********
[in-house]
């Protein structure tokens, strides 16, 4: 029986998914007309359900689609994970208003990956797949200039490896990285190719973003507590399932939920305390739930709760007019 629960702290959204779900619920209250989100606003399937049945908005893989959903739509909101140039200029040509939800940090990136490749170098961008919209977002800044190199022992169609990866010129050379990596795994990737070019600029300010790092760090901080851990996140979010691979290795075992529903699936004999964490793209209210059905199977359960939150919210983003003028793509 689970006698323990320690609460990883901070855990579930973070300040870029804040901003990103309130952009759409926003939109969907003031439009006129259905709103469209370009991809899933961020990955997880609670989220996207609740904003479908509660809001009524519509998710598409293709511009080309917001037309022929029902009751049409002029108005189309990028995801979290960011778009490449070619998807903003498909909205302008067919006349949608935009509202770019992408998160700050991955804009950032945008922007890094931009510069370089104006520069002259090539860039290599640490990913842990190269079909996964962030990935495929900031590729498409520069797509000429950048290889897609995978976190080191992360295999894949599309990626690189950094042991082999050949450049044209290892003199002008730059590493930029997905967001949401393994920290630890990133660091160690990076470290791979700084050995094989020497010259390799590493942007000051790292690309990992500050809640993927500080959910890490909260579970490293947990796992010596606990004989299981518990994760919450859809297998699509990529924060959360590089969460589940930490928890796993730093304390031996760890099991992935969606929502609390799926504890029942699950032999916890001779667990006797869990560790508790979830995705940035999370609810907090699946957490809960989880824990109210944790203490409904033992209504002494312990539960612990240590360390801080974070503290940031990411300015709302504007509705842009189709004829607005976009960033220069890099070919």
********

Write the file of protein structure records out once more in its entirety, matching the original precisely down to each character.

[in-house]
């Protein structure tokens, strides 16, 4: 029986998914007309359900689609994970208003990956797949200039490896990285190719973003507590399932939920305390739930709760007019 629960702290959204779900619920209250989100606003399937049945908005893989959903739509909101140039200029040509939800940090990136490749170098961008919209977002800044190199022992169609990866010129050379990596795994990737070019600029300010790092760090901080851990996140979010691979290795075992529903699936004999964490793209209210059905199977359960939150919210983003003028793509 689970006698323990320690609460990883901070855990579930973070300040870029804040901003990103309130952009759409926003939109969907003031439009006129259905709103469209370009991809899933961020990955997880609670989220996207609740904003479908509660809001009524519509998710598409293709511009080309917001037309022929029902009751049409002029108005189309990028995801979290960011778009490449070619998807903003498909909205302008067919006349949608935009509202770019992408998160700050991955804009950032945008922007890094931009510069370089104006520069002259090539860039290599640490990913842990190269079909996964962030990935495929900031590729498409520069797509000429950048290889897609995978976190080191992360295999894949599309990626690189950094042991082999050949450049044209290892003199002008730059590493930029997905967001949401393994920290630890990133660091160690990076470290791979700084050995094989020497010259390799590493942007000051790292690309990992500050809640993927500080959910890490909260579970490293947990796992010596606990004989299981518990994760919450859809297998699509990529924060959360590089969460589940930490928890796993730093304390031996760890099991992935969606929502609390799926504890029942699950032999916890001779667990006797869990560790508790979830995705940035999370609810907090699946957490809960989880824990109210944790203490409904033992209504002494312990539960612990240590360390801080974070503290940031990411300015709302504007509705842009189709004829607005976009960033220069890099070919």